In You Lord, I have put my trust - Interview with friend of Bl Jerzy Popieluszko


Canon Banaszkiewicz at  grave of Bl Jerzy Popieluszko

Canon Banaszkiewicz at grave of Bl Jerzy Popieluszko

Yesterday was the feastday of Bl Jerzy Popieluszko, the young Polish priest and chaplain to workers in the Solidarity trade union, who was killed by communist government agents on 19 October 1984. His friend, Canon Czeslaw Banaszkiewicz, spoke about his life in an interview with Lukasz Krzysztofka,Przewodnik Katolicki nr 42 19 October 2014 - translated here by Bozena Karol.

When and where did you meet Father Jerzy for the very first time ?

I met him in 1978. He was appointed vicar and moved into the same parish of the Infant Jesus in Warsaw as me. He was my neighbour and became my friend; we were almost like brothers for six years until the end of his life.

What sort of impression did he make on you ?

He was of small stature, slim, young, having been in the priesthood for six years. His first parish had been Zabki near Warsaw, the second our Lady Queen of Poland in Anin. From there he came to Zoliborz where we worked together for a year. We ate at one table and said Mass at one altar. I was amazed and surprised by his attitude. He was a really devout priest, a true priest of Christ. I think the statement that he put on his First Mass picture: "God is sending me to spread the Gospel and heal the wounds of hearts in pain," this was his life's mission which he fulfilled from the beginning of his priesthood. He lived with the consciousness that he had been sent by God to spread the Gospel. His presence at Zoliborz during the first four years was solely to spread the Gospel and heal the wounds of hearts in pain.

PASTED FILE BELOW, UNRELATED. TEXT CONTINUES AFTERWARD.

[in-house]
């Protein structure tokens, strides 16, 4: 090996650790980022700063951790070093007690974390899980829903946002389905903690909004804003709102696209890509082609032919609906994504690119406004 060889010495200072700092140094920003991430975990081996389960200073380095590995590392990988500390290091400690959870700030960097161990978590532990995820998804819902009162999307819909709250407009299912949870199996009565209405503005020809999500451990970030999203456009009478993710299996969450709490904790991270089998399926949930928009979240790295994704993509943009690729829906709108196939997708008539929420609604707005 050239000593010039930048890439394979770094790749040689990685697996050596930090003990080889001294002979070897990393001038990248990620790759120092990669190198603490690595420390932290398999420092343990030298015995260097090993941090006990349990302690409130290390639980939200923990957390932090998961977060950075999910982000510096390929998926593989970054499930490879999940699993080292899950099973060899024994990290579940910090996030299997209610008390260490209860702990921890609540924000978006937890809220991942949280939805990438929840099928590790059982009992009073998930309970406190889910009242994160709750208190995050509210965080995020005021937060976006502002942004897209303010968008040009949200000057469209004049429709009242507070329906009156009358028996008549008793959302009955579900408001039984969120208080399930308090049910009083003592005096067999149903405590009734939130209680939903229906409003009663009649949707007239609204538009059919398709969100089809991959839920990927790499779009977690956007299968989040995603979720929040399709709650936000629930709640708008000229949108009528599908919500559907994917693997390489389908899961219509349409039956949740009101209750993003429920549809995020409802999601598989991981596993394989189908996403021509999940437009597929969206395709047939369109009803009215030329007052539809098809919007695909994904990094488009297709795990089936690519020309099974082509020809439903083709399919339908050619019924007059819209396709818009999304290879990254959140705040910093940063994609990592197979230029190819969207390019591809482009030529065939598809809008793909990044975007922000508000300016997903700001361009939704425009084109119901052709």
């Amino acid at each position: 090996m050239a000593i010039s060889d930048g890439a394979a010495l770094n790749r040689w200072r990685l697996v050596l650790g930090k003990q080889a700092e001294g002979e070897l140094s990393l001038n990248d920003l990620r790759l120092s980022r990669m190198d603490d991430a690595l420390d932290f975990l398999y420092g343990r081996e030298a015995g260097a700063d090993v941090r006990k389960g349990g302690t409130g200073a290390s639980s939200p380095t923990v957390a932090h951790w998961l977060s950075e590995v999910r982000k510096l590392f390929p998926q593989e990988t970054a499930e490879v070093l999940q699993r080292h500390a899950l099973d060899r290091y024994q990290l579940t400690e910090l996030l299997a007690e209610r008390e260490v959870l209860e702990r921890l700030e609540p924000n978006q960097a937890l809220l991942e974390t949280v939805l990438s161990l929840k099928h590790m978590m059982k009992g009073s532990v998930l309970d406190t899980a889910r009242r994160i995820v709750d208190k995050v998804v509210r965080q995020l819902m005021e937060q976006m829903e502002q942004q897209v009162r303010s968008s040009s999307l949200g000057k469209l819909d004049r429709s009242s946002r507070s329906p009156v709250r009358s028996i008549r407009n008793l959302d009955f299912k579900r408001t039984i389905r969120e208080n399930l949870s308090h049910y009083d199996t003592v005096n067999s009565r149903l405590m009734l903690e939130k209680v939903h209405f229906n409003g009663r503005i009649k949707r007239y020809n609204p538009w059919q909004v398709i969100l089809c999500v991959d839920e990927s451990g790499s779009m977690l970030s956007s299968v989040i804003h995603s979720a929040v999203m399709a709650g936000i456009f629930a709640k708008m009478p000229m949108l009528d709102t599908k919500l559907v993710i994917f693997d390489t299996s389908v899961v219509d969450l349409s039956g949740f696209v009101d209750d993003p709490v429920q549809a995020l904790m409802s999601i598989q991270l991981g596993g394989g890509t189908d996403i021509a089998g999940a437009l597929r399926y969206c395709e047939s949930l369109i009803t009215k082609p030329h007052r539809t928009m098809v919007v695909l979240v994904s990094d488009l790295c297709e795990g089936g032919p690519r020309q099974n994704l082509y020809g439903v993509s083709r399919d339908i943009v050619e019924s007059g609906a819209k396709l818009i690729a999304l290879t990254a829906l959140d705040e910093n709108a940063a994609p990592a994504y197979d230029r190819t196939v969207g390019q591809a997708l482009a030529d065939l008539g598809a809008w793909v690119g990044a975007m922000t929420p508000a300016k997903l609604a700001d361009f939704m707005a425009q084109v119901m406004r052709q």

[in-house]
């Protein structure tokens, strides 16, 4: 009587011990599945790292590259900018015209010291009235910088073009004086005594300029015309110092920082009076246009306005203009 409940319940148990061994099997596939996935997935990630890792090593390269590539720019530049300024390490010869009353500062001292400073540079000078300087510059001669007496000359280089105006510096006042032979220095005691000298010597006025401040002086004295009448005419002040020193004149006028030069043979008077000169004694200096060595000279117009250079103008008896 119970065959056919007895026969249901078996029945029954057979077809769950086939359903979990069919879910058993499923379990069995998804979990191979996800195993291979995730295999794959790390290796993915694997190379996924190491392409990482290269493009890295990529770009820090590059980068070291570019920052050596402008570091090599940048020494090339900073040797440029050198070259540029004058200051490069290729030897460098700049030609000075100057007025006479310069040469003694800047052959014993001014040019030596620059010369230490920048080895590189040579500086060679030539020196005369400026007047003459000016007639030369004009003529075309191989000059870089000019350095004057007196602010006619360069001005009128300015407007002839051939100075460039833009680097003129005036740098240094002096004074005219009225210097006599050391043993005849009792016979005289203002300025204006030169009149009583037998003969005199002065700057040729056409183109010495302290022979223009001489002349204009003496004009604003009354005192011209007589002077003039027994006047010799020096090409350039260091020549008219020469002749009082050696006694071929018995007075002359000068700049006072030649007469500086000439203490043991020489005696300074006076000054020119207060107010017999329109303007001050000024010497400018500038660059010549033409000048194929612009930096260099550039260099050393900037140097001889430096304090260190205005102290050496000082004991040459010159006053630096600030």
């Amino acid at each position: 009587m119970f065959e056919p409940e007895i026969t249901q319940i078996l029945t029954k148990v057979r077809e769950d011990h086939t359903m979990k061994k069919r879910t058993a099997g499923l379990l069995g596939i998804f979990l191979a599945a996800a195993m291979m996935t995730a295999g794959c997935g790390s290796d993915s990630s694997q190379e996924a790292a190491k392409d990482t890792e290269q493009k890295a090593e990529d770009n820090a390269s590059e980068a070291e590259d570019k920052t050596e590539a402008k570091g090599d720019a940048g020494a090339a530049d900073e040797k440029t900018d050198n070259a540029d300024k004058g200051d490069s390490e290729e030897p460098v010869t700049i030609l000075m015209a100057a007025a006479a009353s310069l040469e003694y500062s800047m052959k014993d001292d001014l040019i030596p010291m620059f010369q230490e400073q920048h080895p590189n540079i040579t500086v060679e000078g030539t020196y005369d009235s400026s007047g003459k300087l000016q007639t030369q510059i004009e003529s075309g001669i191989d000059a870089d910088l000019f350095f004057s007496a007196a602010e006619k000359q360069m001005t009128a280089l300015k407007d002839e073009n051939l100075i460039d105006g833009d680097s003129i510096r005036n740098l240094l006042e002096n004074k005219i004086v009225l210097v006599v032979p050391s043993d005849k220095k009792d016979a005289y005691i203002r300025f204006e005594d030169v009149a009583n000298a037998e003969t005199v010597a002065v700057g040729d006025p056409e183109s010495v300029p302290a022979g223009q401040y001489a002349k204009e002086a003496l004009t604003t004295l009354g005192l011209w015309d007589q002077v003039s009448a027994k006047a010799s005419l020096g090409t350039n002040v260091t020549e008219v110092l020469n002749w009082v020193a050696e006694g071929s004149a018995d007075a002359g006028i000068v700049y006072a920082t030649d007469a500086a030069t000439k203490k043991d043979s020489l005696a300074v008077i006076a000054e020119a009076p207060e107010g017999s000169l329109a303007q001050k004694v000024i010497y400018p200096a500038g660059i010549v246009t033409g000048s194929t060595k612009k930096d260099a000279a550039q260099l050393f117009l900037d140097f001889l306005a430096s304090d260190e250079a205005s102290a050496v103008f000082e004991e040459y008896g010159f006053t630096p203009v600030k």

At the end of 1980 Father Popieluszko moved to the parish of St Stanislaw Kostka where the parish priest was Father Teofil Bogucki.

When Father Jerzy left the parish of the Infant Jesus the Archdiocese named him the priest for the Health Service. He moved into an attic next to St Ann's Church, his own 'dovecote'. There was a tiny window in the roof through which you could look onto the roofs of the Marienstadt. Father Jerzy's room was accessed by a little metal ladder. I had known Father Bogucki for many years. I had been the vicar at the parishes of St Stanislaw Kostka and of the Baby Jesus during the time that Father Bogucki had been dean for Zoliborz. I proposed to the prelate that he invite Father Jerzy to the presbytery. He answered: Then come. I told Jerzy and we went together. Father Bogucki spread out his hands as a gesture of greeting and said: "Father, here are your living quarters and the lower Church is where Father can welcome the Health Service and students." Father Bogucki gave Father Jerzy a warm welcome. It was surely God's grace that allowed him to become Father Jerzy's spiritual father.

On 31st of August Father Jerzy prepared Mass for the workers of the Warsaw "Huta". How was he welcomed there ?